You can go ahead and plant all of your spring flower bulbs and summer bulbs this fall. That gives them time to establigh a strong root system and ensures a good show next.
Bulbs should be firm and not mushy or rotten—small amounts of surface mold should be okay. If only a small part of the bulb seems to be mushy, try slicing off that part with a knife and stick it in the ground anyway. It’s better to give it a fighting chance than to just assume it’s dead and throw it away.
Earlier to bloom than its Bearded cousins, this Dutch Iris mix sports unbelievably rich colors.
Bulbs that have already sprouted will be vulnerable during the winter, so make sure your bulbs have as little new growth as possible.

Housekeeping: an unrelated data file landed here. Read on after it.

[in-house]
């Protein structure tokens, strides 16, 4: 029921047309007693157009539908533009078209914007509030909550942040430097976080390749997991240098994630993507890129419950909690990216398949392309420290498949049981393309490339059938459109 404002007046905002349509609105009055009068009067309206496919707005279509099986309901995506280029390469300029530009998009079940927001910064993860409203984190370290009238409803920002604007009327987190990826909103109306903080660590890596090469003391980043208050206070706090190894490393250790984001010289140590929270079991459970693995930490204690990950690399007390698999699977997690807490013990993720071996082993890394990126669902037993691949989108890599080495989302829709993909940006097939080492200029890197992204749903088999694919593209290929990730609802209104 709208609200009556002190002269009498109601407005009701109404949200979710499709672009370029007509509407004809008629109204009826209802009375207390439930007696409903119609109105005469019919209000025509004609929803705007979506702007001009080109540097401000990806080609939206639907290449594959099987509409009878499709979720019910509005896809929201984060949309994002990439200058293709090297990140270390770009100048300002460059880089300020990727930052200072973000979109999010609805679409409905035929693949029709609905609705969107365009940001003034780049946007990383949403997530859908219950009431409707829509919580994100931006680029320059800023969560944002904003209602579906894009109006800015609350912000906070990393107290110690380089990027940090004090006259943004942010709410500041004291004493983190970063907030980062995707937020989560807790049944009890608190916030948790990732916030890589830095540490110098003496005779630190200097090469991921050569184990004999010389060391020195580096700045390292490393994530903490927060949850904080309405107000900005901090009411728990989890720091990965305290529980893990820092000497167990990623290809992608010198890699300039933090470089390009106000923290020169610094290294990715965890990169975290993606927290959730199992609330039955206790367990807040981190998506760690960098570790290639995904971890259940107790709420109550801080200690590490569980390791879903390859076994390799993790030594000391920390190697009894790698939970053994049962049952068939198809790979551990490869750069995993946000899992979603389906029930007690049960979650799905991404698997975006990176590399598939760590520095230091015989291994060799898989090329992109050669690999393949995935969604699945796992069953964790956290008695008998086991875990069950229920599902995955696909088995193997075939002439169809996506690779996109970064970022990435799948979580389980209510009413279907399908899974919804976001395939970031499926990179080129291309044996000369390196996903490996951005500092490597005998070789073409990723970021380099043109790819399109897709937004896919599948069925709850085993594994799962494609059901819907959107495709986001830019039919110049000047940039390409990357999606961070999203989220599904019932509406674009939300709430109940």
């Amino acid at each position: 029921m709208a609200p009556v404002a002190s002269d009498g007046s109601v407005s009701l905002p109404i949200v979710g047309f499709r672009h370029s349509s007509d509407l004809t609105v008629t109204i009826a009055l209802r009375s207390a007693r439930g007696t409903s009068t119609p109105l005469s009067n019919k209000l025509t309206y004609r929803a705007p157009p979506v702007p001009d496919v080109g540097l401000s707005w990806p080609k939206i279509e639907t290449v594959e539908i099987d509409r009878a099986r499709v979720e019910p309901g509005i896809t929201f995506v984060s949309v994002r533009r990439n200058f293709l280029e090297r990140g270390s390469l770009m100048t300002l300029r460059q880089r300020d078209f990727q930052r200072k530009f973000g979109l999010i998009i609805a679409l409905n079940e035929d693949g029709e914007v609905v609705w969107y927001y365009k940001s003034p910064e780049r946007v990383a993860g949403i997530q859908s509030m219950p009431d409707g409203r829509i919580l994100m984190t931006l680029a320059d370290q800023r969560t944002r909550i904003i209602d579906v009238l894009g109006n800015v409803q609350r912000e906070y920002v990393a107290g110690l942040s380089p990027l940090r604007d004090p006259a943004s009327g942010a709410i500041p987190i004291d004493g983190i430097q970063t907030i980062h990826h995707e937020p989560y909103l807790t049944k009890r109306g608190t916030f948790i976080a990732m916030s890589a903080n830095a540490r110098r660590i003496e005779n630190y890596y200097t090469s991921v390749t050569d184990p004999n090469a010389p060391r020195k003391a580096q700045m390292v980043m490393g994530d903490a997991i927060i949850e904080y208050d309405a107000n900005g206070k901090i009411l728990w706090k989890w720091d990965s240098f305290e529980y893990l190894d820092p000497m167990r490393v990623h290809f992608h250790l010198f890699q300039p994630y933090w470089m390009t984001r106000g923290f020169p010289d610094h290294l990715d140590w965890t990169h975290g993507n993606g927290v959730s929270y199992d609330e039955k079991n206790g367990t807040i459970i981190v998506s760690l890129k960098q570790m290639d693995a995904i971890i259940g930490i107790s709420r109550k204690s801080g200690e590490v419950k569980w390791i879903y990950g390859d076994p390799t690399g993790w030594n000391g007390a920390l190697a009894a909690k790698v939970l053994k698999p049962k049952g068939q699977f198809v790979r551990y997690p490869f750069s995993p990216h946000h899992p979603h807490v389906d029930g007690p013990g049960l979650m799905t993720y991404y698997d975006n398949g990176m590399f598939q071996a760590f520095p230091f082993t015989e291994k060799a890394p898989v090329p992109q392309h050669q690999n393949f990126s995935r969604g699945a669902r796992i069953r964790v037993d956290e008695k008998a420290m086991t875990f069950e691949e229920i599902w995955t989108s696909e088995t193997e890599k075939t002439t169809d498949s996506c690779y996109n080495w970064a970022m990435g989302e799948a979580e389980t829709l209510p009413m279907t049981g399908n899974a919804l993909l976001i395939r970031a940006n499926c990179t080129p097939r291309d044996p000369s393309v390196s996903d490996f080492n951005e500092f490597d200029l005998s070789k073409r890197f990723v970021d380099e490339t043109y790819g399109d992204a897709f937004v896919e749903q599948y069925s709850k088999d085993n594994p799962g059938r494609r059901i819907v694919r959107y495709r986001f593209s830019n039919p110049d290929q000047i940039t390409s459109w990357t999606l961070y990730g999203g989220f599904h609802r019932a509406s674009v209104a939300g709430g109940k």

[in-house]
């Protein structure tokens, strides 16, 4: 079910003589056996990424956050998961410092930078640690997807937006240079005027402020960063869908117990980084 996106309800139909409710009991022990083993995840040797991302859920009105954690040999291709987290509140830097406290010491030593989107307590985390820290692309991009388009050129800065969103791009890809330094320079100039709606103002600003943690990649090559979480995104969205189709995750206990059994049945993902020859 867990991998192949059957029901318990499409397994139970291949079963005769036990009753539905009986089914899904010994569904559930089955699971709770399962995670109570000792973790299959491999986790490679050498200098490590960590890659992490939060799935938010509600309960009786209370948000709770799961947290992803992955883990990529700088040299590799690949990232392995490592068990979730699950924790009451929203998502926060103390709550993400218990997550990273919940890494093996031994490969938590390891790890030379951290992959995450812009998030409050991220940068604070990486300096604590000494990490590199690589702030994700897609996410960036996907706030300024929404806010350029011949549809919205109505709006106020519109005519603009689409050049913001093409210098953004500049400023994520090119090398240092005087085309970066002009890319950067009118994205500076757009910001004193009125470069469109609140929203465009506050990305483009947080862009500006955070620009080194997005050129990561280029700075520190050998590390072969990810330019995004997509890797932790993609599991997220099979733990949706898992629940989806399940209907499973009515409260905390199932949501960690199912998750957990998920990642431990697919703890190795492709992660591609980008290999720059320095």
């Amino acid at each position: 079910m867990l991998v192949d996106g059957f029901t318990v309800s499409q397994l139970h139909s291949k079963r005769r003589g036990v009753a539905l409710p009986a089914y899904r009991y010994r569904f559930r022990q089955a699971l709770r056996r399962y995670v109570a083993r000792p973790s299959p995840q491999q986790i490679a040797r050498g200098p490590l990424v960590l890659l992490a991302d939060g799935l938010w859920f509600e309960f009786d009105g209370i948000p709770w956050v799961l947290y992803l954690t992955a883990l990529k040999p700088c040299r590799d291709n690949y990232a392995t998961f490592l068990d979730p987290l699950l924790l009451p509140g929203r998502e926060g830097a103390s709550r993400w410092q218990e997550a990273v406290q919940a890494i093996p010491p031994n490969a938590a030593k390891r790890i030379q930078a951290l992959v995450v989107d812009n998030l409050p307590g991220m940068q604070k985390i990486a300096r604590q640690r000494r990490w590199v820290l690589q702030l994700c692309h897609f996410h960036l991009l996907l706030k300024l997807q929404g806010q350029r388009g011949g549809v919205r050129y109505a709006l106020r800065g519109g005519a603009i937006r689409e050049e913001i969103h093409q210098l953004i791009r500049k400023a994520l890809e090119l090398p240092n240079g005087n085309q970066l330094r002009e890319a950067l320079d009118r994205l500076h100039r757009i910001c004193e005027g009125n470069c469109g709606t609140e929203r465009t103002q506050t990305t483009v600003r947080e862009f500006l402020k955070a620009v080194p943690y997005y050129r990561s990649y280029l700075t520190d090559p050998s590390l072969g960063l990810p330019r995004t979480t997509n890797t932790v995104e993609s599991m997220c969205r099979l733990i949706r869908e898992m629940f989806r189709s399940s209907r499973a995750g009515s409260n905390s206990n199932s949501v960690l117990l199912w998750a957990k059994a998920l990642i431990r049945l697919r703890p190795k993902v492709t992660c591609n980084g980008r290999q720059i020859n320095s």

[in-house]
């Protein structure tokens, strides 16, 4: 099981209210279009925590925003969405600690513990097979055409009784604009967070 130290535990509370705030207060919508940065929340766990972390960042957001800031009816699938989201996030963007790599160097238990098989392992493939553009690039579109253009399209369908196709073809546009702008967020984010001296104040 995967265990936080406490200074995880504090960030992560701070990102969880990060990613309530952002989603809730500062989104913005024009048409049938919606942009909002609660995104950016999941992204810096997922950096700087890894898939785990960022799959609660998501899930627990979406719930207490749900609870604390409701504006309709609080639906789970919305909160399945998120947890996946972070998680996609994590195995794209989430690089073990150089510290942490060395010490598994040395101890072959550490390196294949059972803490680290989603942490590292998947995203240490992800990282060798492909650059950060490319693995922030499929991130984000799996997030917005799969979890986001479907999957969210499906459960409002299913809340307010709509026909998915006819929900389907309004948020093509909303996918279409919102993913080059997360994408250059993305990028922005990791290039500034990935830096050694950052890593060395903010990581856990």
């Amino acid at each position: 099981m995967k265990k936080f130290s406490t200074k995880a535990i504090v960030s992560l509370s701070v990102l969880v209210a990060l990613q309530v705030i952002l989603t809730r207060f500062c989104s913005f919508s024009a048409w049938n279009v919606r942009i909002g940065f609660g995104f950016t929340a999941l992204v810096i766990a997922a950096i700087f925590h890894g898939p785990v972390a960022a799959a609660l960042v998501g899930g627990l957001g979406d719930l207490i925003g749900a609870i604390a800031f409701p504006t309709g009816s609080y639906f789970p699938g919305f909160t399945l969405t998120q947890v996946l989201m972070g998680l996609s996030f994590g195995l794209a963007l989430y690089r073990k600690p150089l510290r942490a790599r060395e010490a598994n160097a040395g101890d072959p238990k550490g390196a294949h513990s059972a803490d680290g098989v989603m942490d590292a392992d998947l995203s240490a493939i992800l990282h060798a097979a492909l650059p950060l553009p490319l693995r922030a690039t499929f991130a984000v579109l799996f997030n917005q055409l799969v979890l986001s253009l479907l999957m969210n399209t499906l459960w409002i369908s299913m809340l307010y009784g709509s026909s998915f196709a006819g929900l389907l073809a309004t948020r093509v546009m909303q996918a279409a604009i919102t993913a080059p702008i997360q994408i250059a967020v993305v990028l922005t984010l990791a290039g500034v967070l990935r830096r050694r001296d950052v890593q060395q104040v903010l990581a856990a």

Larger bulbs, like tulips, produce bigger plants and tend to come up later in the season than plants from smaller bulbs. Plants with smaller bulbs, like crocus, come up much earlier.
The stars of the spring bulb garden, tulips arise in unreal colors!
Most bulbs have traces of roots coming out of one end, which clues you in about how to set them in the planting hole! Always place with roots downward, at a depth of about 4 times the size of the bulb. Too deep is better than too shallow in warm climates; the reverse is true in colder areas.